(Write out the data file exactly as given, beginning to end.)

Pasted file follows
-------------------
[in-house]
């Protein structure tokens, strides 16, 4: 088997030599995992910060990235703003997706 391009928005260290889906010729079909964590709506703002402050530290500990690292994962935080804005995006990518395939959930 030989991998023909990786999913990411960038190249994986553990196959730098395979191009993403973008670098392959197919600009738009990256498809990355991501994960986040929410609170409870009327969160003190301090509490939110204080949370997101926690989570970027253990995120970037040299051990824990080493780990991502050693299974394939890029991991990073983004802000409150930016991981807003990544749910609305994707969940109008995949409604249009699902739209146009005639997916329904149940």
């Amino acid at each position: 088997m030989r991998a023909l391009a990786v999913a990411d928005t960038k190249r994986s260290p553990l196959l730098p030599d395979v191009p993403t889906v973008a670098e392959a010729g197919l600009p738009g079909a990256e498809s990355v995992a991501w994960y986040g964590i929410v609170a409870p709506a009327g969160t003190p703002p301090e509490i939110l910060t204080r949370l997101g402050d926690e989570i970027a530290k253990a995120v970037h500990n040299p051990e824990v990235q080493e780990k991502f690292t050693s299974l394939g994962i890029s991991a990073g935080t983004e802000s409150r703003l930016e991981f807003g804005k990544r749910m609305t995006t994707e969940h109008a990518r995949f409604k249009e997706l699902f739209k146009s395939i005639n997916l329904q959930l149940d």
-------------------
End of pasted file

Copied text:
[in-house]
């Protein structure tokens, strides 16, 4: 088997030599995992910060990235703003997706 391009928005260290889906010729079909964590709506703002402050530290500990690292994962935080804005995006990518395939959930 030989991998023909990786999913990411960038190249994986553990196959730098395979191009993403973008670098392959197919600009738009990256498809990355991501994960986040929410609170409870009327969160003190301090509490939110204080949370997101926690989570970027253990995120970037040299051990824990080493780990991502050693299974394939890029991991990073983004802000409150930016991981807003990544749910609305994707969940109008995949409604249009699902739209146009005639997916329904149940």
């Amino acid at each position: 088997m030989r991998a023909l391009a990786v999913a990411d928005t960038k190249r994986s260290p553990l196959l730098p030599d395979v191009p993403t889906v973008a670098e392959a010729g197919l600009p738009g079909a990256e498809s990355v995992a991501w994960y986040g964590i929410v609170a409870p709506a009327g969160t003190p703002p301090e509490i939110l910060t204080r949370l997101g402050d926690e989570i970027a530290k253990a995120v970037h500990n040299p051990e824990v990235q080493e780990k991502f690292t050693s299974l394939g994962i890029s991991a990073g935080t983004e802000s409150r703003l930016e991981f807003g804005k990544r749910m609305t995006t994707e969940h109008a990518r995949f409604k249009e997706l699902f739209k146009s395939i005639n997916l329904q959930l149940d």